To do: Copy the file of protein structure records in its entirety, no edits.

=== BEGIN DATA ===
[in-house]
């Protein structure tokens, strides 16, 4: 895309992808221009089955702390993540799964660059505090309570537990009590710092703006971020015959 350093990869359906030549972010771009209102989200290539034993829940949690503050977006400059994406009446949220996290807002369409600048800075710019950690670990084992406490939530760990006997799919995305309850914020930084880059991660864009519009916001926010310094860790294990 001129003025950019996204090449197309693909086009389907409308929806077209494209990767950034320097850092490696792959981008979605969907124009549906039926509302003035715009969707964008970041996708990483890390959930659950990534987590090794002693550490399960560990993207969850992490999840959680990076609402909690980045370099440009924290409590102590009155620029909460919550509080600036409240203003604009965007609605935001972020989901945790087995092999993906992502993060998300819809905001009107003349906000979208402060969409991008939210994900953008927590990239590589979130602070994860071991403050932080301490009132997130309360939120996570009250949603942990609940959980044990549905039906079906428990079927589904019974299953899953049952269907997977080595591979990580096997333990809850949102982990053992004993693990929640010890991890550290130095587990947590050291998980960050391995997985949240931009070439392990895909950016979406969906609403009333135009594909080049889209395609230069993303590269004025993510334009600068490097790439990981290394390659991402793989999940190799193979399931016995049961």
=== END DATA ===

[in-house]
């Protein structure tokens, strides 16, 4: 895309992808221009089955702390993540799964660059505090309570537990009590710092703006971020015959 350093990869359906030549972010771009209102989200290539034993829940949690503050977006400059994406009446949220996290807002369409600048800075710019950690670990084992406490939530760990006997799919995305309850914020930084880059991660864009519009916001926010310094860790294990 001129003025950019996204090449197309693909086009389907409308929806077209494209990767950034320097850092490696792959981008979605969907124009549906039926509302003035715009969707964008970041996708990483890390959930659950990534987590090794002693550490399960560990993207969850992490999840959680990076609402909690980045370099440009924290409590102590009155620029909460919550509080600036409240203003604009965007609605935001972020989901945790087995092999993906992502993060998300819809905001009107003349906000979208402060969409991008939210994900953008927590990239590589979130602070994860071991403050932080301490009132997130309360939120996570009250949603942990609940959980044990549905039906079906428990079927589904019974299953899953049952269907997977080595591979990580096997333990809850949102982990053992004993693990929640010890991890550290130095587990947590050291998980960050391995997985949240931009070439392990895909950016979406969906609403009333135009594909080049889209395609230069993303590269004025993510334009600068490097790439990981290394390659991402793989999940190799193979399931016995049961």